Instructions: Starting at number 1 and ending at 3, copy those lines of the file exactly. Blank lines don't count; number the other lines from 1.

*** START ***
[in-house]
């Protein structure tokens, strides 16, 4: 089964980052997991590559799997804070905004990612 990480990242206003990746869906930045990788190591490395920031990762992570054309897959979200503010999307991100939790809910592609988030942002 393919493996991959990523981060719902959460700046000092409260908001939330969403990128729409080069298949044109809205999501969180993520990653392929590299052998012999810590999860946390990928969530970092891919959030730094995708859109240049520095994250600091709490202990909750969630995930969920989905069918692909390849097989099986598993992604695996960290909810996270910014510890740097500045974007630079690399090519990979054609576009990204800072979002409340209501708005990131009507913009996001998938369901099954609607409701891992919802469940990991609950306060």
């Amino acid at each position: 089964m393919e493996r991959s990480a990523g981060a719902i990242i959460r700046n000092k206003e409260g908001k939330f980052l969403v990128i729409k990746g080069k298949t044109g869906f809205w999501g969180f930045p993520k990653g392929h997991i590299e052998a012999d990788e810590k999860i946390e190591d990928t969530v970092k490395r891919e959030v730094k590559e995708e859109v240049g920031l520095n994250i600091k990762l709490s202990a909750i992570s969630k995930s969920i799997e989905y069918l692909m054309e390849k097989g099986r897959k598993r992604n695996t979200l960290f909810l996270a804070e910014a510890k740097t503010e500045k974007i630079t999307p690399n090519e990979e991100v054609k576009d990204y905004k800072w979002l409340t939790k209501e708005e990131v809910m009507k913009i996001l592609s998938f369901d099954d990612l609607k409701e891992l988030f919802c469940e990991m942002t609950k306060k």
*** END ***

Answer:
[in-house]
């Protein structure tokens, strides 16, 4: 089964980052997991590559799997804070905004990612 990480990242206003990746869906930045990788190591490395920031990762992570054309897959979200503010999307991100939790809910592609988030942002 393919493996991959990523981060719902959460700046000092409260908001939330969403990128729409080069298949044109809205999501969180993520990653392929590299052998012999810590999860946390990928969530970092891919959030730094995708859109240049520095994250600091709490202990909750969630995930969920989905069918692909390849097989099986598993992604695996960290909810996270910014510890740097500045974007630079690399090519990979054609576009990204800072979002409340209501708005990131009507913009996001998938369901099954609607409701891992919802469940990991609950306060």
């Amino acid at each position: 089964m393919e493996r991959s990480a990523g981060a719902i990242i959460r700046n000092k206003e409260g908001k939330f980052l969403v990128i729409k990746g080069k298949t044109g869906f809205w999501g969180f930045p993520k990653g392929h997991i590299e052998a012999d990788e810590k999860i946390e190591d990928t969530v970092k490395r891919e959030v730094k590559e995708e859109v240049g920031l520095n994250i600091k990762l709490s202990a909750i992570s969630k995930s969920i799997e989905y069918l692909m054309e390849k097989g099986r897959k598993r992604n695996t979200l960290f909810l996270a804070e910014a510890k740097t503010e500045k974007i630079t999307p690399n090519e990979e991100v054609k576009d990204y905004k800072w979002l409340t939790k209501e708005e990131v809910m009507k913009i996001l592609s998938f369901d099954d990612l609607k409701e891992l988030f919802c469940e990991m942002t609950k306060k």